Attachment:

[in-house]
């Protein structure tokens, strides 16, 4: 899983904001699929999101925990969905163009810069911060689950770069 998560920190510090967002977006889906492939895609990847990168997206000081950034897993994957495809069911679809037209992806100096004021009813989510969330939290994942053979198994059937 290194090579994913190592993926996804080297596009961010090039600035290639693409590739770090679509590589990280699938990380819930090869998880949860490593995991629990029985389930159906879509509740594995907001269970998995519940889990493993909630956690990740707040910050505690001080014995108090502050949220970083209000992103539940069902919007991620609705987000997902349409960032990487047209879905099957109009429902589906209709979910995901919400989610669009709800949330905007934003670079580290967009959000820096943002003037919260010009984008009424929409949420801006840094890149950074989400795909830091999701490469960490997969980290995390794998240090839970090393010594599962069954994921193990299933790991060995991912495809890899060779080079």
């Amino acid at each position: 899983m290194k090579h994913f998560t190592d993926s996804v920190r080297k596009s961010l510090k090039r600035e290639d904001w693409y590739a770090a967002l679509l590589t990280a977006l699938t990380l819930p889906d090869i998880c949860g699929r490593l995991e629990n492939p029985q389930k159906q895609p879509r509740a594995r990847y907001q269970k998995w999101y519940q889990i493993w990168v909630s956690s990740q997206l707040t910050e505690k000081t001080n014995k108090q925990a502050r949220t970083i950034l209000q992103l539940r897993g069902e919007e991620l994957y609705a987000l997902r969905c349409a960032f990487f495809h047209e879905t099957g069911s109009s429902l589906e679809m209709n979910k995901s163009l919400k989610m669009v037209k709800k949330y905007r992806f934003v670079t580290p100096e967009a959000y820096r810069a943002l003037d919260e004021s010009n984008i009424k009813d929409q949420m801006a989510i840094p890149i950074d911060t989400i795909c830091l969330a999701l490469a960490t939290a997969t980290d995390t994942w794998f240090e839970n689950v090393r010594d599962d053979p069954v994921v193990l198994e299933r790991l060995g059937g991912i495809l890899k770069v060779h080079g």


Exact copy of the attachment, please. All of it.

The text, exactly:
[in-house]
């Protein structure tokens, strides 16, 4: 899983904001699929999101925990969905163009810069911060689950770069 998560920190510090967002977006889906492939895609990847990168997206000081950034897993994957495809069911679809037209992806100096004021009813989510969330939290994942053979198994059937 290194090579994913190592993926996804080297596009961010090039600035290639693409590739770090679509590589990280699938990380819930090869998880949860490593995991629990029985389930159906879509509740594995907001269970998995519940889990493993909630956690990740707040910050505690001080014995108090502050949220970083209000992103539940069902919007991620609705987000997902349409960032990487047209879905099957109009429902589906209709979910995901919400989610669009709800949330905007934003670079580290967009959000820096943002003037919260010009984008009424929409949420801006840094890149950074989400795909830091999701490469960490997969980290995390794998240090839970090393010594599962069954994921193990299933790991060995991912495809890899060779080079």
């Amino acid at each position: 899983m290194k090579h994913f998560t190592d993926s996804v920190r080297k596009s961010l510090k090039r600035e290639d904001w693409y590739a770090a967002l679509l590589t990280a977006l699938t990380l819930p889906d090869i998880c949860g699929r490593l995991e629990n492939p029985q389930k159906q895609p879509r509740a594995r990847y907001q269970k998995w999101y519940q889990i493993w990168v909630s956690s990740q997206l707040t910050e505690k000081t001080n014995k108090q925990a502050r949220t970083i950034l209000q992103l539940r897993g069902e919007e991620l994957y609705a987000l997902r969905c349409a960032f990487f495809h047209e879905t099957g069911s109009s429902l589906e679809m209709n979910k995901s163009l919400k989610m669009v037209k709800k949330y905007r992806f934003v670079t580290p100096e967009a959000y820096r810069a943002l003037d919260e004021s010009n984008i009424k009813d929409q949420m801006a989510i840094p890149i950074d911060t989400i795909c830091l969330a999701l490469a960490t939290a997969t980290d995390t994942w794998f240090e839970n689950v090393r010594d599962d053979p069954v994921v193990l198994e299933r790991l060995g059937g991912i495809l890899k770069v060779h080079g």